August 12, 2019

Recent Change in Federal Public Charge Rule Unfairly Targets Immigrant Families and Could Cause 'Chilling Effect' for 1.6 Million Floridians.

updated August 20, 2019

ORLANDO, FL – Despite strong dissent reflected in the comments over a quarter of a million Americans and organizations submitted, the Trump Administration released a troubling “public charge” rule today that will have drastic effects on Florida families. The rule, which is set to be published Wednesday, will take effect October 15. Florida Policy Institute (FPI) strongly opposes this decision.

At present, immigrants applying for lawful permanent resident (“green card”) status are assessed on a variety of factors to determine if they could become a perceived financial burden to the economy, known as a “public charge.” An applicant’s likelihood to use — or current use of — a narrow list of public benefits is one factor that can deny someone a green card.

Now, some immigrants seeking lawful permanent resident (LPR) status who receive — or are expected to receive — even a modest amount of supports through public safety net programs will be rejected. This includes the Supplemental Nutrition Assistance Program (SNAP), most Medicaid plans, Section 8 housing vouchers and rental assistance, and income maintenance programs. This week’s Department of Homeland Security rule change represents a major expansion in the type of public benefits immigration officers consider when determining whether or not an individual is deemed a “public charge.”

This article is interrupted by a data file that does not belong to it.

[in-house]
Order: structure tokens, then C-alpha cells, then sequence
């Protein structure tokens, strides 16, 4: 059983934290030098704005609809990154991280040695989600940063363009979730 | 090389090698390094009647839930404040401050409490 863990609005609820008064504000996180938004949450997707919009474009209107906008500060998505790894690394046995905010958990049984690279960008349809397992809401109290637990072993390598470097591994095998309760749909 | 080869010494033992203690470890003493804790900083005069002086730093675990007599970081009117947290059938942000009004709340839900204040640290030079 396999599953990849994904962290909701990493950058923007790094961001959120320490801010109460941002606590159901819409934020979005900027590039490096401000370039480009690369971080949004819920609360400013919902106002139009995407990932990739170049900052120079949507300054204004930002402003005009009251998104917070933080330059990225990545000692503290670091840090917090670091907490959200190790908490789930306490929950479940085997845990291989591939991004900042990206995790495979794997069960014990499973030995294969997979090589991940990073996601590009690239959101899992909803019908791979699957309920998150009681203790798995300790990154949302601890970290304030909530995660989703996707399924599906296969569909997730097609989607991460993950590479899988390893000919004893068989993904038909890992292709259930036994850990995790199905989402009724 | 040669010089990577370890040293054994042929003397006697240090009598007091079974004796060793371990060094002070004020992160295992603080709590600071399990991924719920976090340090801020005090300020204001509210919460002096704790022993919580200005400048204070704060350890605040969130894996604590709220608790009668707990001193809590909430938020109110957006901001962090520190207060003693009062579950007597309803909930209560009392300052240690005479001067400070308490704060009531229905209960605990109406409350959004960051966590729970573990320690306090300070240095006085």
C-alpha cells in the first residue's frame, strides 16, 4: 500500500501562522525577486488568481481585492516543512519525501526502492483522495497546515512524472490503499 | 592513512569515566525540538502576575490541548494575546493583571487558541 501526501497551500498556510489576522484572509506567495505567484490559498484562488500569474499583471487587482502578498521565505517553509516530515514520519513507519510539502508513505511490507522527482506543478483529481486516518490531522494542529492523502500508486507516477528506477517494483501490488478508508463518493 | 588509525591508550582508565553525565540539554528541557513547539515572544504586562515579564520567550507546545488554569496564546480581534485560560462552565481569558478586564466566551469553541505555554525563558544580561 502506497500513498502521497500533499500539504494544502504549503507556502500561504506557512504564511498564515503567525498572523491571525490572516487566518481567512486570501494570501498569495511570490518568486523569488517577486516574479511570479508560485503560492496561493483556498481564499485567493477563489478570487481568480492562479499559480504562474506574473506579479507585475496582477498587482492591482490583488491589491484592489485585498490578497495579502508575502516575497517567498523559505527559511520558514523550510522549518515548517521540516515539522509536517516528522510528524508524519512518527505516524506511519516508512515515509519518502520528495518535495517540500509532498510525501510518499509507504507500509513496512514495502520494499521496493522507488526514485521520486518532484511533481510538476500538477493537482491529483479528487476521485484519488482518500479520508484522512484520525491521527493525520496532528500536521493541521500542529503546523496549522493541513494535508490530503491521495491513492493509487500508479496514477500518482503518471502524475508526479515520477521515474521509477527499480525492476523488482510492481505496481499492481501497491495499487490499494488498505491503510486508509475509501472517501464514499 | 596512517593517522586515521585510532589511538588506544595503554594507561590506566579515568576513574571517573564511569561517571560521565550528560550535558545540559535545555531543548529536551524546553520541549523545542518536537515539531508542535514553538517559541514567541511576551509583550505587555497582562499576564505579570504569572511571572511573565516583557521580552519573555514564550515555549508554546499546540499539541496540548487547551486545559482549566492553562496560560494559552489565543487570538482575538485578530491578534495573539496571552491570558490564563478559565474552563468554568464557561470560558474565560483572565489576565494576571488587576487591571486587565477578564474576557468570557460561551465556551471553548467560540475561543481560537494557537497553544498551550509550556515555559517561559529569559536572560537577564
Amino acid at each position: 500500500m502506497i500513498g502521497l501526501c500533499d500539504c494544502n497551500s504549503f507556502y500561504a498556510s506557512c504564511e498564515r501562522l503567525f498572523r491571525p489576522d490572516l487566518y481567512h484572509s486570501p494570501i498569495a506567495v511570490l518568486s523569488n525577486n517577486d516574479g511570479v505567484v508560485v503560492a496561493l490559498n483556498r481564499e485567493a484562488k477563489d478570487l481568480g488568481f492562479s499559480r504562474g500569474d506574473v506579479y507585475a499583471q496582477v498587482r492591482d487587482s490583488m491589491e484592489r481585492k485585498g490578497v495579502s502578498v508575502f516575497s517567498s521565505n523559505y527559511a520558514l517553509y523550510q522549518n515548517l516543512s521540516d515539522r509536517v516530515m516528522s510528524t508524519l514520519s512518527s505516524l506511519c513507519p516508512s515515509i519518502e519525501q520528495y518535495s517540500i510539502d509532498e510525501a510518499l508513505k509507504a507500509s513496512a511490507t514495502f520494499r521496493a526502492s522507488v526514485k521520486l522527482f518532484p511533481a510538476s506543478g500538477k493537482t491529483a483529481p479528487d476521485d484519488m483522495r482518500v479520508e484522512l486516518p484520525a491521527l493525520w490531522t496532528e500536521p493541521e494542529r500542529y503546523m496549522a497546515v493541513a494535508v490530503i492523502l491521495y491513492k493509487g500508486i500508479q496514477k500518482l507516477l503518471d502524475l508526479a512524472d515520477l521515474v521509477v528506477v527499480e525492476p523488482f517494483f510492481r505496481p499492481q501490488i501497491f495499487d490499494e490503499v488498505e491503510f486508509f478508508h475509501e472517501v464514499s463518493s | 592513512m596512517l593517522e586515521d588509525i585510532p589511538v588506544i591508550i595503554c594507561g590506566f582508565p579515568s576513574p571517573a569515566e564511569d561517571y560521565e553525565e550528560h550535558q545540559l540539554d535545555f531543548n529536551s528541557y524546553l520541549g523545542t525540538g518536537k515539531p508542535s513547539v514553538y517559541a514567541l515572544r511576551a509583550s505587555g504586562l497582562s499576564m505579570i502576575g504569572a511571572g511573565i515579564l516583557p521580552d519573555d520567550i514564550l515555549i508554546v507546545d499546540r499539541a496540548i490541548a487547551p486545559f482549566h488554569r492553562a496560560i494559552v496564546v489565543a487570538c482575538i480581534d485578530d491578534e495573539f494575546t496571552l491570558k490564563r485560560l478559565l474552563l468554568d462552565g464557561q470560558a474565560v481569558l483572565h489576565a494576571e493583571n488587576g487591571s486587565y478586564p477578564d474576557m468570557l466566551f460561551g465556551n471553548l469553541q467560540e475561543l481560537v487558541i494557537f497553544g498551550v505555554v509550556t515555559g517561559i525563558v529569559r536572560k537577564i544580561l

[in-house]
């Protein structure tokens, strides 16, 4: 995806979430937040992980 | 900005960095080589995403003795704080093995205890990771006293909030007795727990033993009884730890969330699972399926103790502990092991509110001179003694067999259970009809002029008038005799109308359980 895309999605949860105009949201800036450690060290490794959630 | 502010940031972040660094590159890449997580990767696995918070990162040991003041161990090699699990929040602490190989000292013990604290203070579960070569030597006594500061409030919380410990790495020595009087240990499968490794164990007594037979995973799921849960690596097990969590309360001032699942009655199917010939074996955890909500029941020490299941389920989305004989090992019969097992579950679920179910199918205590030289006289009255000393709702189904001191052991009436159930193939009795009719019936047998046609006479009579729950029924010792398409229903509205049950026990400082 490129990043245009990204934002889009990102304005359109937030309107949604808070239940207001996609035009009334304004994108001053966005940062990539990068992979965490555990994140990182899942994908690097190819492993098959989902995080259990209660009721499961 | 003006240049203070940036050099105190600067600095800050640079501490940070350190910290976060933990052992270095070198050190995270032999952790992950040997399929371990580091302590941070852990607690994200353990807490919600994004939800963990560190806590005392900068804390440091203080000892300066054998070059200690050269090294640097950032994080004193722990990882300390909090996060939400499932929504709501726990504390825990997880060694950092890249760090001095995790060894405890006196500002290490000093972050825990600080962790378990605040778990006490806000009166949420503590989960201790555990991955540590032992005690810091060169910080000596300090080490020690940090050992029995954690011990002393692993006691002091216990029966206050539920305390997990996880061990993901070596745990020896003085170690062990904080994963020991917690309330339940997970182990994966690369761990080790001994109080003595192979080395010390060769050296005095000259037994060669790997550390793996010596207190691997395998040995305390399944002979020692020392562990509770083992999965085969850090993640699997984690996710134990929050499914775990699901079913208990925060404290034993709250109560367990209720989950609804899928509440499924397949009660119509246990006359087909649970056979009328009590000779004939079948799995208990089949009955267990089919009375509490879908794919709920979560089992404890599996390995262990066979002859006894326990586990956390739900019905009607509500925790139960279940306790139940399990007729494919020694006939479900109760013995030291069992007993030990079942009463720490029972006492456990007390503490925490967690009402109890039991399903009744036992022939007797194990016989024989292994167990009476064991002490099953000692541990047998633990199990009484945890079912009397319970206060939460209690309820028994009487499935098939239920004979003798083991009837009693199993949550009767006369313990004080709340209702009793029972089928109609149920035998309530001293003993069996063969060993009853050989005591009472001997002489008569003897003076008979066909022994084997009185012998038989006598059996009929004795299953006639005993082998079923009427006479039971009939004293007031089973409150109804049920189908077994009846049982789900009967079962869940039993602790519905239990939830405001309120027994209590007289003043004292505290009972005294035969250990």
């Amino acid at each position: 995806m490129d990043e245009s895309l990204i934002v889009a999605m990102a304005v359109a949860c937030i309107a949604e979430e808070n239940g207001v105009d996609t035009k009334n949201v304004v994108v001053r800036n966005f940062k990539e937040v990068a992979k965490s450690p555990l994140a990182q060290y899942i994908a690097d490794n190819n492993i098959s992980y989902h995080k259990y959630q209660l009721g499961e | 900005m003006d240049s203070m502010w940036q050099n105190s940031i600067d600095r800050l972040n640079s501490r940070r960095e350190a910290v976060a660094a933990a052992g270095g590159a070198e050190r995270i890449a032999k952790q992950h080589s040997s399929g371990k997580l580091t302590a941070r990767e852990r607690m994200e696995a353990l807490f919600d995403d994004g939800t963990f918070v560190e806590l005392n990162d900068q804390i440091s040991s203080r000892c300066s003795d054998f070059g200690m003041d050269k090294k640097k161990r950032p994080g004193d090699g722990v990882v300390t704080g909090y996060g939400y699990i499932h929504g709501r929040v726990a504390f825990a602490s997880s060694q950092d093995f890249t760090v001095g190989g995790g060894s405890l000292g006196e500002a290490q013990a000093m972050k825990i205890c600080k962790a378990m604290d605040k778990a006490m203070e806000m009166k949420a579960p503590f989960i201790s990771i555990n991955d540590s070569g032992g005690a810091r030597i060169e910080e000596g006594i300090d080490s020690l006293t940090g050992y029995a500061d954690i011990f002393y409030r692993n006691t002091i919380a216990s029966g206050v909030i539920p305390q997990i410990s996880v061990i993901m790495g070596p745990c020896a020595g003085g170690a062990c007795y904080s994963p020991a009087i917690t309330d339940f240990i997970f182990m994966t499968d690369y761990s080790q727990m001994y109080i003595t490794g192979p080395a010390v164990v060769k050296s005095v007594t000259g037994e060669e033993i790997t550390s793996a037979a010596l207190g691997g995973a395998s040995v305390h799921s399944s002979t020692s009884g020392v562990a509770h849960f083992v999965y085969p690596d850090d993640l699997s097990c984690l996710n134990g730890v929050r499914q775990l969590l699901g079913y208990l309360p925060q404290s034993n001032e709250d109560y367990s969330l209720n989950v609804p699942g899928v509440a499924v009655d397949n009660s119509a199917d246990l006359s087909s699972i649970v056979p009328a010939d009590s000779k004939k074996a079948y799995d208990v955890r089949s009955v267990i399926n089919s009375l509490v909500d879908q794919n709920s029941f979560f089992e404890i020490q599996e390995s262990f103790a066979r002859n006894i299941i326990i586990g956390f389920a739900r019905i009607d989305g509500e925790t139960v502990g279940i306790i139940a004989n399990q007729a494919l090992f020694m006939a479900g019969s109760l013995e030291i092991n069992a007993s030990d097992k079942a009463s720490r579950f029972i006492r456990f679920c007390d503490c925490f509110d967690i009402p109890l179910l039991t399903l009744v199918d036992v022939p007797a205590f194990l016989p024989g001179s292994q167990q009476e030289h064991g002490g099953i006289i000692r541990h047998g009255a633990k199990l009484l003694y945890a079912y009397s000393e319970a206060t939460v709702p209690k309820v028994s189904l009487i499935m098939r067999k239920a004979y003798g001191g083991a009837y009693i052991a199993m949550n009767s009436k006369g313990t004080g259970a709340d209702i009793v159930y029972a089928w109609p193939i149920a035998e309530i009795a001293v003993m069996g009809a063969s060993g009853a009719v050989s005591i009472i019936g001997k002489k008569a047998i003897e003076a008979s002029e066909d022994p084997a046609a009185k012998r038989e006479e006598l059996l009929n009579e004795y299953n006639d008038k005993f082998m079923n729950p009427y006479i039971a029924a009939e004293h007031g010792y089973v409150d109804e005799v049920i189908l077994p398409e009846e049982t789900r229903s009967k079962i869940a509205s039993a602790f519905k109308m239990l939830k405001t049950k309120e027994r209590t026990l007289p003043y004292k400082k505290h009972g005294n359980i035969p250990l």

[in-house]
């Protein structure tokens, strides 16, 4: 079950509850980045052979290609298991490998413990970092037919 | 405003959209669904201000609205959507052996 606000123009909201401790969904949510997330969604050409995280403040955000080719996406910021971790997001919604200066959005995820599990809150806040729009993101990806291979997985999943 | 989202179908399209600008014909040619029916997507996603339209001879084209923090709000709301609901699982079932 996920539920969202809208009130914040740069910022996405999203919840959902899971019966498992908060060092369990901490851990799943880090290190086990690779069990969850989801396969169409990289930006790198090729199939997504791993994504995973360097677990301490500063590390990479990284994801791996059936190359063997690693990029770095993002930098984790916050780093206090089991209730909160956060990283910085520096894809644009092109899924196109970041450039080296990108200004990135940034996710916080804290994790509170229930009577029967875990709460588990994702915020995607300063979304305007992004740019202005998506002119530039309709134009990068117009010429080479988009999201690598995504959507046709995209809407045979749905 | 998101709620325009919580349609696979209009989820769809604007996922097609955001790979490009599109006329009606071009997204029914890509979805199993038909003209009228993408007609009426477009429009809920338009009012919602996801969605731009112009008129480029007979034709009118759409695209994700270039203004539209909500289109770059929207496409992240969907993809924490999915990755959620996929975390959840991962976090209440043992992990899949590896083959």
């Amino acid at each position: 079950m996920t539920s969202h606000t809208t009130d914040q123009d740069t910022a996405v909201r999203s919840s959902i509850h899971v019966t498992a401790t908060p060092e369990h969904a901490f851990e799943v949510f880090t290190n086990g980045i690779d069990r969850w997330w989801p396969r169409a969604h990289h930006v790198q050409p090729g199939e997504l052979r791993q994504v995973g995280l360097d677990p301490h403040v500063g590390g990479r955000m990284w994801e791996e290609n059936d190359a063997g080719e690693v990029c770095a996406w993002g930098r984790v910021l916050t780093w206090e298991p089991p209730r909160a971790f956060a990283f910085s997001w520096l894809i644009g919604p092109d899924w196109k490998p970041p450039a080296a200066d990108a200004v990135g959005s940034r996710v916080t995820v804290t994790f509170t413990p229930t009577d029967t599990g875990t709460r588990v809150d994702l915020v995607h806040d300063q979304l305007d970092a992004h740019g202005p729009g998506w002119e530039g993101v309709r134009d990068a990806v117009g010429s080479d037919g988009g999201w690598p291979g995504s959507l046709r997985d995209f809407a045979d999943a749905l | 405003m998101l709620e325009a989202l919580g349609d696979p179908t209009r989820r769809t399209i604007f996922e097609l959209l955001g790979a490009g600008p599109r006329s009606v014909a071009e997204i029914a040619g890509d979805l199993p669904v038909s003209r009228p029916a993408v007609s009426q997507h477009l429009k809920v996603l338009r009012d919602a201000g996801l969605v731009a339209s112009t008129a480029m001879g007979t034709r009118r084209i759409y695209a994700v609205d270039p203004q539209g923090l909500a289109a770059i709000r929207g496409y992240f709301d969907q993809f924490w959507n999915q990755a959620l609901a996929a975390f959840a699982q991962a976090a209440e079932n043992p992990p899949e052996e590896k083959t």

Moreover, the rule change will — for the first time ever — make a specific income threshold a central issue in immigration decisions. For example, having an individual annual income of under $15,613 or under $32,188 for a family of four would be weighed negatively and could lead to a denial. In effect, this new rule sends a message to immigrants that only the middle-class or wealthy need apply.

Last October, FPI released a report examining the rule’s projected impact, with a focus on 1.6 million Floridians who may experience a “chilling effect”— those too afraid to apply for or remain on public assistance for fear of its impact on their hopes for citizenship. While the new rule states it “does not create any penalty or disincentive for past, current, or future receipt of public benefits,” FPI’s analysis and numerous firsthand accounts contradict this.

“Millions of families in the U.S. rely on critical poverty reduction programs like Medicaid and SNAP, and now the Administration wants to use them as a disqualifier for people looking to make a better life for themselves and their families in America,” said Sadaf Knight, CEO of FPI. “The rule will cause fear and confusion, ultimately driving families and children deeper into poverty.”

Florida Policy Institute is an independent, nonpartisan and nonprofit organization dedicated to advancing state policies and budgets that improve the economic mobility and quality of life for all Floridians.

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